Therapists Discuss Open & Triad Adoption: When Birth Mother Stays Involved
“Open Adoption” refers to situations in which the biological family of a child remains in their life, to some degree, after the adoption. This is also sometimes called a “triad adoption” – to signify the three-way relationship between the adoptive parents, the child, and the birth parent(s).
People unfamiliar with this idea are often concerned that it will be confusing or awkward for the child to have “two sets of parents”. However, studies by the Evan B. Donaldson Adoption Institute report that the greater the level of openness, the more satisfied adoptive families and adopted children remain.
While statistics vary, it is estimated that as many as 9 out of 10 infant adoptions in the U.S. involve some level of ongoing contact with the birth family. And, overall, 36 percent of all children adopted in the US – including internationally, domestically and through foster care – have some direct contact with their birth families.
Types of Open Adoption
The recent report from the Evan B. Donaldson Adoption Institute, claims that in 55 percent of U.S. infant adoptions the birth family remains in direct contact with the birth family. While an additional 40 percent of US infant adoptions involve mediated contact – where the adoption agency or adoption attorney conducts ongoing communication between the two families.
In open adoptions, the adoption agency, adoption attorney(s), adoptive family and birth family work out either a formal or informal agreement as to how often and by what means contact will be made. This agreement often changes, as the circumstances of the birth parent(s) and the adoptive family change over time.
Advantages of Open Adoption
An adoptive parent wants and needs information about their child’s history: biological issues, family medical risks, etc. When there is an open adoption relationship, the adoptive family can easily access this crucial information whenever it is needed.
Additionally, all adopted children wonder about their birth families. This is completely natural and normal – and is in no way a reflection upon their relationship with their adoptive parents. In an open adoption, a child’s questions are easily answered about their birth family because they are in contact with them.
Further, when adopted children “lose” their biological parent completely, it is very natural for them to experience intense grieving. In an open adoption they do not have to suffer the intense grief of having completely lost their birth parents.
Drawbacks of Open Adoption
While experts and adoption therapists agree that some level of involvement by the child’s birth parent is psychologically healthy – and far outweighs any pitfalls – challenges can arise.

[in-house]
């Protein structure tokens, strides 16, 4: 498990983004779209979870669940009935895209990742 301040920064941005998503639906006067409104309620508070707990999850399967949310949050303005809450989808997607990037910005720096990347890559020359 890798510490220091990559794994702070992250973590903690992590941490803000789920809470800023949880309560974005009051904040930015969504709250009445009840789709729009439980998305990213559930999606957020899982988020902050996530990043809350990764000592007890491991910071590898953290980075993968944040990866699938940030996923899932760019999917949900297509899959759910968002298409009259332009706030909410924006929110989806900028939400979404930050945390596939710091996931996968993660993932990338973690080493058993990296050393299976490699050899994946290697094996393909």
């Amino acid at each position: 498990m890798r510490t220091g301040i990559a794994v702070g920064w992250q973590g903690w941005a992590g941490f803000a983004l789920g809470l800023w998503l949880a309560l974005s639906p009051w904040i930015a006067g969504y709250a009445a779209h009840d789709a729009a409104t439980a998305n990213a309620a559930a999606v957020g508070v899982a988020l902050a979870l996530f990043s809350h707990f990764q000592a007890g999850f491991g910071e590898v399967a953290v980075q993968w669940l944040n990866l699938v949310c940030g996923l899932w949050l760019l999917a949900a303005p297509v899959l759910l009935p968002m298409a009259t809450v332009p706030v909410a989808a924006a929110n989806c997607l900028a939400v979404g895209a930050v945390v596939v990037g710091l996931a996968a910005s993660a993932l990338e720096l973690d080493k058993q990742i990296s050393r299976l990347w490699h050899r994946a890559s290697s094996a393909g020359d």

Feelings of insecurity can arise in adoptive parents – wondering sometimes who their child “loves more”. And for the birth mother, contact might be very painful – seeing the beautiful child that she had to give up, or witnessing the “happy family” that she was unable to provide.
Both of these reactions are very normal. An experienced adoption therapist can help both the birth parent(s) and the adoptive parents understand and put aside their own insecurities for the sake of the child’s wellbeing.
In some cases, a birth mother may have problems with alcohol, substance abuse, criminal behavior or a destructive personal life. In these cases, the adoptive parents will need to reconsider how much contact or communication will be allowed with their child.
In other instances, birthparents may become unreasonably demanding of the adoptive parents, insisting on excessive contact or making ultimatums about how the child should be raised.
In such cases, boundaries need to be established. The adoptive parents need to gently & tactfully – but very firmly – communicate that they have their own lives, a right to privacy, and the need to be able to raise their child in their way.
Whatever the issue, adoptive parents must make it clear that they are the parent with the ultimate and final say over the childrearing and that – while they welcome communication – this is not a co-parenting arrangement.
Detroit Area Therapist for Triad & Open Adoptions
Negotiating all of the issues that arise in an open adoption is an ongoing and long-term process. Identifying the best solution(s), and making sure all parties understand what their rights and responsibilities are can be overwhelming.
Seeking an experienced adoption therapist to help everyone understand and address the complex relationships involved may be necessary. An adoption therapist can help parents understand the emotional and psychological implications of the open or triad adoption – and can help them manage their relationship with their child’s birth-mother or birth family, while ensuring that the adopted child’s needs are met in the best possible way.
As an experienced Detroit area adoption therapist, I have assisted many families as they navigate an open adoption. With a warm, thoughtful, and caring approach I will be happy to help you and your adopted child through this process.